EQUATIONS 3–7: Blue oak sprout height and crown growth
TABLE 3. Box-Cox regression of blue oak sprout height growth and crown area
Oak sprout height growth was quite vigorous in the sample areas, with the tallest sprout per clump averaging 8.2 feet, 9 years after harvest. The positive sign of the grazing coefficient indicates that the sprout height growth in grazed woodlands was higher than in ungrazed woodlands. The reason for the higher height growth on the grazed sites in this study area will need additional study to determine if seasonal grazing practices in the northern Sacramento Valley positively affect microsites to favor sprout growth, or if there is some other site factor correlated with grazing that was not included in this study.
Other studies have shown that voles can girdle blue oak seedlings and saplings (Tecklin et. al 2002; Tecklin and McCreary 1993). In both these studies, reducing ground vegetation via herbicides or grazing significantly limited vole damage to planted oaks. However, the long-term impacts of grazing may offset initial reductions in vole damage. A 19-year study of sprouting that compared grazed and ungrazed plots found significant increases in damage on grazed plots; cattle and deer apparently browsed sprouts so much that sprout survival, height and diameter were significantly lower (McCreary et. al 2008).
In the current study, the positive effects of grazing may be partially explained by reductions in initial vole damage, but it is still hard to reconcile these finding with those of McCreary et. al (2008). Additional research is needed to further clarify the relationship between grazing and sprout performance. The negative coefficient for overstory crown cover shows the competitive effect of overstory trees on understory sprout growth. Areas that received operational stump applications of herbicides had lower height growth than those where no herbicides were applied.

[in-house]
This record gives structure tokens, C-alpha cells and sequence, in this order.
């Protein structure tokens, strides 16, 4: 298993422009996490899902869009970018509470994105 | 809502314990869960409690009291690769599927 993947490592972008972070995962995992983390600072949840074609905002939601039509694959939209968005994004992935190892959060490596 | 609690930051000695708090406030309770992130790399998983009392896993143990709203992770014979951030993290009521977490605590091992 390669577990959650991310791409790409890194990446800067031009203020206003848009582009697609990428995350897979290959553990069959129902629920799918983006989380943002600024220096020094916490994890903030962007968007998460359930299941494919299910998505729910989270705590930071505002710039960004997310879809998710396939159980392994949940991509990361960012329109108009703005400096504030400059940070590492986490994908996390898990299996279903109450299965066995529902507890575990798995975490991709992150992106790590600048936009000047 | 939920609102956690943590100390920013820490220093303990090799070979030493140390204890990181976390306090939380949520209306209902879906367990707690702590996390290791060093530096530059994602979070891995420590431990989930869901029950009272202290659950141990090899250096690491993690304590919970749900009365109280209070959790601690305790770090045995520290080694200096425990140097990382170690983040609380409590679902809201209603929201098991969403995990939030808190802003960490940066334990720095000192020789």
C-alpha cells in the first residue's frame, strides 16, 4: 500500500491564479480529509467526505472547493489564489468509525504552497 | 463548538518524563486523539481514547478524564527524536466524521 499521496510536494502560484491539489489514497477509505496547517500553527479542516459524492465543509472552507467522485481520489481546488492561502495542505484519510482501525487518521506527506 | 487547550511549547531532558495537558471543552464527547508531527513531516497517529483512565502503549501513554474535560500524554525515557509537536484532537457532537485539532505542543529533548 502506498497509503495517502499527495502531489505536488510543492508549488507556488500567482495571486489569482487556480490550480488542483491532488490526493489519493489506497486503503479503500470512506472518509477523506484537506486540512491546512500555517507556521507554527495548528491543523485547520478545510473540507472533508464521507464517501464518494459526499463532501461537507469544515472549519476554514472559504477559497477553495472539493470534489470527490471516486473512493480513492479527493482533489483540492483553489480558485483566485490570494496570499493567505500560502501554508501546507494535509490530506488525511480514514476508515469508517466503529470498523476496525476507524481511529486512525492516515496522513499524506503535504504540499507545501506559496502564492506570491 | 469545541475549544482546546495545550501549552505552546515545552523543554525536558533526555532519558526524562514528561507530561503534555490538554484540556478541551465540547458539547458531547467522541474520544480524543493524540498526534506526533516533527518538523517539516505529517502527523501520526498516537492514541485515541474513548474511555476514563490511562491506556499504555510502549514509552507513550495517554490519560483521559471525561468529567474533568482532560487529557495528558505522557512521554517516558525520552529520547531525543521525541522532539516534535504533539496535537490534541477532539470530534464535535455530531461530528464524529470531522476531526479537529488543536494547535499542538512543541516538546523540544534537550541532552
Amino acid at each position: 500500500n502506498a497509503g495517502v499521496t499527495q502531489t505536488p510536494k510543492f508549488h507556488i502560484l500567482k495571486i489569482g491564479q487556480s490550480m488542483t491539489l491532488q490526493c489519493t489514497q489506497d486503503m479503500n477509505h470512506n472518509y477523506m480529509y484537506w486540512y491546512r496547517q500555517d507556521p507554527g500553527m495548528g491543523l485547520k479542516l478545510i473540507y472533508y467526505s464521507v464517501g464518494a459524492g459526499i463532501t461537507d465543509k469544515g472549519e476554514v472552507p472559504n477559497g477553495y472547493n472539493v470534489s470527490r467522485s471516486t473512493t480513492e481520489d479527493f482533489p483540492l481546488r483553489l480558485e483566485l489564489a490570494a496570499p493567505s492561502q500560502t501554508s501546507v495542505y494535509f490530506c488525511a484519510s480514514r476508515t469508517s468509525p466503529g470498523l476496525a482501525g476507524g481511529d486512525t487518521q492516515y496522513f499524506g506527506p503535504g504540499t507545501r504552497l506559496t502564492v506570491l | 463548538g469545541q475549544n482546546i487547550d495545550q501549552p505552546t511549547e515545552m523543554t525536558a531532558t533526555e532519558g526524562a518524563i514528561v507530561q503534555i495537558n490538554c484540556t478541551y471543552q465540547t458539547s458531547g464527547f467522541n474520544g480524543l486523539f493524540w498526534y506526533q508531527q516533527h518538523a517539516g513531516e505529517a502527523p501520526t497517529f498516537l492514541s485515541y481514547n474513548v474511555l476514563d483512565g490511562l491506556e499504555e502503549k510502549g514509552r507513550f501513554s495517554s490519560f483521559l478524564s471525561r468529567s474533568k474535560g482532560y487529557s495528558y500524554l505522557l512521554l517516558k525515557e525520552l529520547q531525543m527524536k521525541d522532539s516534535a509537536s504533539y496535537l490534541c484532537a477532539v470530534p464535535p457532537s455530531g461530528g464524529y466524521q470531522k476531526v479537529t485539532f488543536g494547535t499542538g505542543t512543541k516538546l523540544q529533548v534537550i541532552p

Statistical models were developed to predict the probability of resprouting under various conditions, including stump diameter, site slope and aspect, and herbicide treatments.
The same Box-Cox transformation process was used to develop a model of the crown area of the sprout cluster following harvest. Equation 6 shows the significant variables for the Box-Cox equation. Other variables measured in the study, including site index, soil series, brush cover and prescribed fire were not significant (table 3). Equation 7 uses the same transformation process as the sprout height model above, to provide a direct estimate of individual sprout cluster crown area in square feet.
The results for crown growth are similar to those for height, with positive effects from areas with grazing and tree size (represented by preharvest DBH), and negative effects from the operational herbicide stump treatment and overstory canopy competition.
In general, smaller trees have relatively good sprouting potential, while larger trees have poorer capacity for sprouting.
The models that we developed provide tools that can be used to evaluate the development of stand structure on hardwood rangeland following harvest, based on site and tree characteristics. The results can predict the probability of stump sprouting, as well as the height and crown development of sprouts following tree harvest, and can be used to assess the impact of oak harvest on forage production (Frost et al. 1997) and wildlife habitat (Garrison and Standiford 1997). The models can also be used in conjunction with overstory tree growth models (Standiford 1997) to provide whole-stand dynamics of managed hardwood rangelands.
Residual overstory canopy cover has a larger effect on crown area than height (fig. 2). Predicted sprout height is approximately 17% taller 10 years after harvest with an overstory of 20% (8.9 feet) than of 60% (7.3 feet). Crown area after 10 years is more than 44% greater with an overstory of 20% (57.7 square feet per stump cluster) than of 60% (32.3 square feet per stump cluster).
Fig. 2. Predicted blue oak (A) sprout height and (B) crown area in northern Sacramento Valley (10% south slope, grazed, no herbicides) for 20%, 40% and 60% crown cover (overstory canopy).
The relationships developed in this study can be used to predict sprout development for a blue oak thinning prescription (see sidebar, page 153). The sprouting probability, height growth and crown development assessed can help to provide an assessment of the adequacy of stump sprouting as an effective regeneration tool.